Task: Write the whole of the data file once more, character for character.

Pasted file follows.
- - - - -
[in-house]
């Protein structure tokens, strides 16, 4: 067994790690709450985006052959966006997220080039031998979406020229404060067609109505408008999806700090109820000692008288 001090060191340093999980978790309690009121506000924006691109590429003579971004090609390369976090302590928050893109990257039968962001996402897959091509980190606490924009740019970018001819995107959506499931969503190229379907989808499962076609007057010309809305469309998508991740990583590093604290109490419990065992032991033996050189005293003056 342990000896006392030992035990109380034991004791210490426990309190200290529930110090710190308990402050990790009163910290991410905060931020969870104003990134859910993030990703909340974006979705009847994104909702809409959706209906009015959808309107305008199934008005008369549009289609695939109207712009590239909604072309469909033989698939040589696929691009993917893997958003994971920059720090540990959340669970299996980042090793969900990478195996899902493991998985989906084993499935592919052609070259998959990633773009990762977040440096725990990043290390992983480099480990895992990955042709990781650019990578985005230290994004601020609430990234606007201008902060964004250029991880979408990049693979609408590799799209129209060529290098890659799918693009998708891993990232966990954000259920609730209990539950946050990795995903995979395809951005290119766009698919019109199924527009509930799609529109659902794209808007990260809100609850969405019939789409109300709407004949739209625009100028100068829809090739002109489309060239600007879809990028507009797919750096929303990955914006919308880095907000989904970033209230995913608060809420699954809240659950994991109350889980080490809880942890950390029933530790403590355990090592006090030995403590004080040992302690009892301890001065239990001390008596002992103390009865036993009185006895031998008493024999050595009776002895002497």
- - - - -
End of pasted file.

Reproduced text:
[in-house]
């Protein structure tokens, strides 16, 4: 067994790690709450985006052959966006997220080039031998979406020229404060067609109505408008999806700090109820000692008288 001090060191340093999980978790309690009121506000924006691109590429003579971004090609390369976090302590928050893109990257039968962001996402897959091509980190606490924009740019970018001819995107959506499931969503190229379907989808499962076609007057010309809305469309998508991740990583590093604290109490419990065992032991033996050189005293003056 342990000896006392030992035990109380034991004791210490426990309190200290529930110090710190308990402050990790009163910290991410905060931020969870104003990134859910993030990703909340974006979705009847994104909702809409959706209906009015959808309107305008199934008005008369549009289609695939109207712009590239909604072309469909033989698939040589696929691009993917893997958003994971920059720090540990959340669970299996980042090793969900990478195996899902493991998985989906084993499935592919052609070259998959990633773009990762977040440096725990990043290390992983480099480990895992990955042709990781650019990578985005230290994004601020609430990234606007201008902060964004250029991880979408990049693979609408590799799209129209060529290098890659799918693009998708891993990232966990954000259920609730209990539950946050990795995903995979395809951005290119766009698919019109199924527009509930799609529109659902794209808007990260809100609850969405019939789409109300709407004949739209625009100028100068829809090739002109489309060239600007879809990028507009797919750096929303990955914006919308880095907000989904970033209230995913608060809420699954809240659950994991109350889980080490809880942890950390029933530790403590355990090592006090030995403590004080040992302690009892301890001065239990001390008596002992103390009865036993009185006895031998008493024999050595009776002895002497």